Judge FAQs:


Q: Is a judge a person who presides over court proceedings?

A: Yes, and either alone or as a part of a panel of judges.

Q: Are judges not legally trained?

A: Yes, but unlike jurors, lay judges are usually volunteers and may be politically appointed.

Q: Are judges $101,690 per annum?

A: Yes, and federal judges earn $205,100-$263,300 per annum.

Q: Were judges known as district justices and addressed as Your Worship?

A: Yes.

Q: Is a judge a County Court Judge?

A: Yes, and they are addressed and titled the same way as a Circuit Judge is in England and Wales.

Q: Are judges often appointed from experienced attorneys?

A: Yes.

Q: Were judges addressed?

A: Yes, and in Cantonese, as Fat Goon Dai Yan before the transfer of sovereignty from the United Kingdom to China, and as Fat Goon Gok Ha since 1997.

Q: Are judges addressed as My Lord or My Lady and referred to as Your Lordship or Your Ladyship?

A: Yes, and following the English tradition.

Q: Is a judge supposed to conduct the trial impartially and?

A: Yes, and typically, in an open court.

Q: Is a judge required to be legally educated?

A: Yes, in the U.S., this generally requires a degree of Juris Doctor.

Q: Is a judge to settle a legal dispute in a final and public manner?

A: Yes, and thus affirm the rule of law.

Q: Is a judge expected to apply the law directly, as in the French expression Le juge est la bouche de la loi?

A: Yes, Furthermore, in some system even investigation may be conducted by the judge, functioning as an examining magistrate.

Q: Are judges often appointed by the head of state?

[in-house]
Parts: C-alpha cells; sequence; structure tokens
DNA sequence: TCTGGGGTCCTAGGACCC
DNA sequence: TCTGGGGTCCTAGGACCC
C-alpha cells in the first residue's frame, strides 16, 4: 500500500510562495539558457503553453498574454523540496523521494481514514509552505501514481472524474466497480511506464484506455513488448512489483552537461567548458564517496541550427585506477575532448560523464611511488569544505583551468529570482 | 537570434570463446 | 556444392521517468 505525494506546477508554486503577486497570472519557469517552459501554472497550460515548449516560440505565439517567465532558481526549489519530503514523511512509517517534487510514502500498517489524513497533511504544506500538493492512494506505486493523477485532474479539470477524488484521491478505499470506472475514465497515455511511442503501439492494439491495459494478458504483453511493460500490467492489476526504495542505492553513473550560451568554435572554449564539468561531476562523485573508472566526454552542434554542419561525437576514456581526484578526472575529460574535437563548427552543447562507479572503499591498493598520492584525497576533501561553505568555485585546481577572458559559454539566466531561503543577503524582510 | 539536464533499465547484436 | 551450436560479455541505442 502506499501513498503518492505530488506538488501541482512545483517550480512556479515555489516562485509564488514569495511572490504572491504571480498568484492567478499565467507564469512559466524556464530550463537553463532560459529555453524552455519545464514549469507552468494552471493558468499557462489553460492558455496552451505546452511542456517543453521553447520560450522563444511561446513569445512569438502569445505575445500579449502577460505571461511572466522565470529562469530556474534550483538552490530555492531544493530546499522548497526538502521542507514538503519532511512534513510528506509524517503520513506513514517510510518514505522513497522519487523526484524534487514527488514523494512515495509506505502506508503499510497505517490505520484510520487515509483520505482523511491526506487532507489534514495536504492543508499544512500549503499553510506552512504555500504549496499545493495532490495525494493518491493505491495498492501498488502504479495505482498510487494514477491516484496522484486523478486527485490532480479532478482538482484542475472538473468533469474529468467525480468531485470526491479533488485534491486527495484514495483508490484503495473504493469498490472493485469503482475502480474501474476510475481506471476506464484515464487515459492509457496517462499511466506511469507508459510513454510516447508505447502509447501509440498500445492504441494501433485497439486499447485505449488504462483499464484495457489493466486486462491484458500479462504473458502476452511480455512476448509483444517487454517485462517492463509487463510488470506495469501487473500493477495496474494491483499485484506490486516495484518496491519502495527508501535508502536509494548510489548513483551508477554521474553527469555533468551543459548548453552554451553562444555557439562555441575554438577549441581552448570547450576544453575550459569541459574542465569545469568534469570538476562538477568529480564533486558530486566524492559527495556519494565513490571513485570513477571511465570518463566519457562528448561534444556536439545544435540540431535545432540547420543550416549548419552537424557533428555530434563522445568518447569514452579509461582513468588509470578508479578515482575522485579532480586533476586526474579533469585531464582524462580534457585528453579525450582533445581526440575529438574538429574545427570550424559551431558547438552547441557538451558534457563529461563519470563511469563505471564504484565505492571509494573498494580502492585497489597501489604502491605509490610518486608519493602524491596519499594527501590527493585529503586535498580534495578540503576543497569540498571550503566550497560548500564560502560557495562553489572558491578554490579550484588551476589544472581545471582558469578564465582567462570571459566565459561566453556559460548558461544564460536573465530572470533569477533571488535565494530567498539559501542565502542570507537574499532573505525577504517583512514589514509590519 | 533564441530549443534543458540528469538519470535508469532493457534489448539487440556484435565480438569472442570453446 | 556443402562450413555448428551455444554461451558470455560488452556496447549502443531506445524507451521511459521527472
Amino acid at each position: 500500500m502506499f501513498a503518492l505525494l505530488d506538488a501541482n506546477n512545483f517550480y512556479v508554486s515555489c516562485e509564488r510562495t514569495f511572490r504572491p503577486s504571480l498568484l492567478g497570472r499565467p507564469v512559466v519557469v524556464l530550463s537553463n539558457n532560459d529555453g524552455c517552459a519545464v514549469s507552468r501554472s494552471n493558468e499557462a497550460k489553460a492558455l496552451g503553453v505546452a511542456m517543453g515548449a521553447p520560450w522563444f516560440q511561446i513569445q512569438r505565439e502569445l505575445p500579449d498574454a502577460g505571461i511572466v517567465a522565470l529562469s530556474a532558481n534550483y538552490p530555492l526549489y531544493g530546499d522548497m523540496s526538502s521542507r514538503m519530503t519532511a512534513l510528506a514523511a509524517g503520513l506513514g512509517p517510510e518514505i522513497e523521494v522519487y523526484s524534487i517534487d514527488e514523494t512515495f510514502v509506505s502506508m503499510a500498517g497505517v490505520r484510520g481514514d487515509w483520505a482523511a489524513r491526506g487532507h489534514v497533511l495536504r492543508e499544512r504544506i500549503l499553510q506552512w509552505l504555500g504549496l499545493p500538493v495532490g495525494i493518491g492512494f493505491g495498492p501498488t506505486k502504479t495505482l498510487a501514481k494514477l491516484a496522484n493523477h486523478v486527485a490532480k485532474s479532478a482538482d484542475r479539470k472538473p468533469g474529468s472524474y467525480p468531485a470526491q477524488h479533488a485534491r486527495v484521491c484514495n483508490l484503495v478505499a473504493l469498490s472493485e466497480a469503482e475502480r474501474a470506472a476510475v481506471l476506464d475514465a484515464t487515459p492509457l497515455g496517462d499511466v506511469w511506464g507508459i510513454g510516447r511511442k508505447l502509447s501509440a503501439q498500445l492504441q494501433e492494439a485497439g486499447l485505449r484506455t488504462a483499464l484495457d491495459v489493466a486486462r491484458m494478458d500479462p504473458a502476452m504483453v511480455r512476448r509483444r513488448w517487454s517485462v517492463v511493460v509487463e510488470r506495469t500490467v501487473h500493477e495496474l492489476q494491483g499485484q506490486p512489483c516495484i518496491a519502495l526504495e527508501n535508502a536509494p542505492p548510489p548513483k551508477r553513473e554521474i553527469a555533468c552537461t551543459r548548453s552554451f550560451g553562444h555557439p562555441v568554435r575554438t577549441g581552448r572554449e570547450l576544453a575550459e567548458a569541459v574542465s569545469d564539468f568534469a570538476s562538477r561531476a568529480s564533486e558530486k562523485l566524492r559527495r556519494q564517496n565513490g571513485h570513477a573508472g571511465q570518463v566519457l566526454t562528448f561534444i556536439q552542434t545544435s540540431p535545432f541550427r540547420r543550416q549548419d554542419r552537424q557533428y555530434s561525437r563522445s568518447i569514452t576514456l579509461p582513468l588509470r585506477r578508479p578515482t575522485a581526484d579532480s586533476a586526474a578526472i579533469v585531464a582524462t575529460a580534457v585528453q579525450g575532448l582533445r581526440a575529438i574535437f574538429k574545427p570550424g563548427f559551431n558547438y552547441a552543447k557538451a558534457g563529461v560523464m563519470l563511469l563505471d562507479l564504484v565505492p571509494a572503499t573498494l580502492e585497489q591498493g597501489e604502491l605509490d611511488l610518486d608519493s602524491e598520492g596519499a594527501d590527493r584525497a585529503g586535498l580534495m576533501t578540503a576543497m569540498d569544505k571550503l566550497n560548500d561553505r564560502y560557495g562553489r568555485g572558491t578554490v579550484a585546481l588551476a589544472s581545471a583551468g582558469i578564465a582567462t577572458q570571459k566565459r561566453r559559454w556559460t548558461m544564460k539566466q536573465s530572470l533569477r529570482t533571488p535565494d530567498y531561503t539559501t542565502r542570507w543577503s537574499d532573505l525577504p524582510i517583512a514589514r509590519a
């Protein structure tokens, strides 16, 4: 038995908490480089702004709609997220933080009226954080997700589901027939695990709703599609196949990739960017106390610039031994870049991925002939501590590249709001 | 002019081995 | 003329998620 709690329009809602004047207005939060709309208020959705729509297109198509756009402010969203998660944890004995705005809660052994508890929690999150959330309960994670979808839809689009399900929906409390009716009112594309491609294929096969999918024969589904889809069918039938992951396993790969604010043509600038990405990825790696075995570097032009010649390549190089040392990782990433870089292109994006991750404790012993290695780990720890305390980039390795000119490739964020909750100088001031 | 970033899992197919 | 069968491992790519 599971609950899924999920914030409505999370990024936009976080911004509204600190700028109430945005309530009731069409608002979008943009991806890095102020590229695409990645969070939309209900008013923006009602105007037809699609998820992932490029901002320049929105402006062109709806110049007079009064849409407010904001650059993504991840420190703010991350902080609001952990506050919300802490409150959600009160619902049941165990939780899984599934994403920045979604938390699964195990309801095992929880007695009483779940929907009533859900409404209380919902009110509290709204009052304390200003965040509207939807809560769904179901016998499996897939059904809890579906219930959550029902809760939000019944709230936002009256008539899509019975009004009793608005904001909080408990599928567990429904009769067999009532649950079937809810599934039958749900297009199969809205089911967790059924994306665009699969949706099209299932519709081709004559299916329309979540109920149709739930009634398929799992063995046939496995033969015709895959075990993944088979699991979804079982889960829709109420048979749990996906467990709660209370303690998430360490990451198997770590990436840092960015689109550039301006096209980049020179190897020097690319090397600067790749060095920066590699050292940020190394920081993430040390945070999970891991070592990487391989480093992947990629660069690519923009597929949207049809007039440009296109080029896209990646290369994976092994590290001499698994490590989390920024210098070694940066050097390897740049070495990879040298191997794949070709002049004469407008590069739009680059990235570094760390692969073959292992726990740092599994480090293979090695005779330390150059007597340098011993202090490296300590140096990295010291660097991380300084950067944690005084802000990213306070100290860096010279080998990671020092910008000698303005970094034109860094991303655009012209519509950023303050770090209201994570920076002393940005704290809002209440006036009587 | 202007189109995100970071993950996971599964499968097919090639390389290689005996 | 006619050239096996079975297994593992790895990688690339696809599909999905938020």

A: Yes.

Q: Are judges called Justices of the Supreme Court?

A: Yes.

Q: Are judges titled oikeusneuvos and the court is led by a presidentti?

A: Yes.

Q: Are judges required to have good moral character, i.e?

A: Yes, there must be no history of crime.

Q: Is a judge addressed as "Your Honor" or "Judge" when presiding over the court?

A: Yes.

Q: Are judges referred to as Monsieur le juge or Madame le juge?

A: Yes.

Q: Are judges referred to as "His/Her Honour Judge N." In writing?

A: Yes, and this title is occasionally abbreviated as "HHJ" or "HH Judge N", but not in legal writing.

Q: Are judges now reserved for ceremonial occasions?

A: Yes, although it was part of the standard attire in previous centuries.

Q: Are judges addressed the same way as those in England and Wales?

A: Yes.

Q: Are judges never referred to as "My Lord" or "My Lady," but only as "Your Honour" at the Ontario Superior Court of Justic?

A: Yes, and ever referred to as "My Lord" or "My Lady," but only as "Your Honour" at the Ontario Superior Court of Justice.

Q: Are judges addressed as sir?

A: Yes, and madam or the Urdu equivalent Janab.

Q: Are judges addressed as Monsieur l'Assesseur or Madame l'Assesseur?

A: Yes.

Q: Is a judge named Shofet, the judges of all courts are addressed as Sir or Madam or Your Honor?

A: Yes, Much of the time after every naming you will hear "HaShofet", meaning "the judge" after the respective address.

Q: Are judges often assisted by law clerks?

A: Yes, and referendaries and notaries in legal cases and by bailiffs or similar with security.

Q: Are judges elected in a political election?

A: Yes.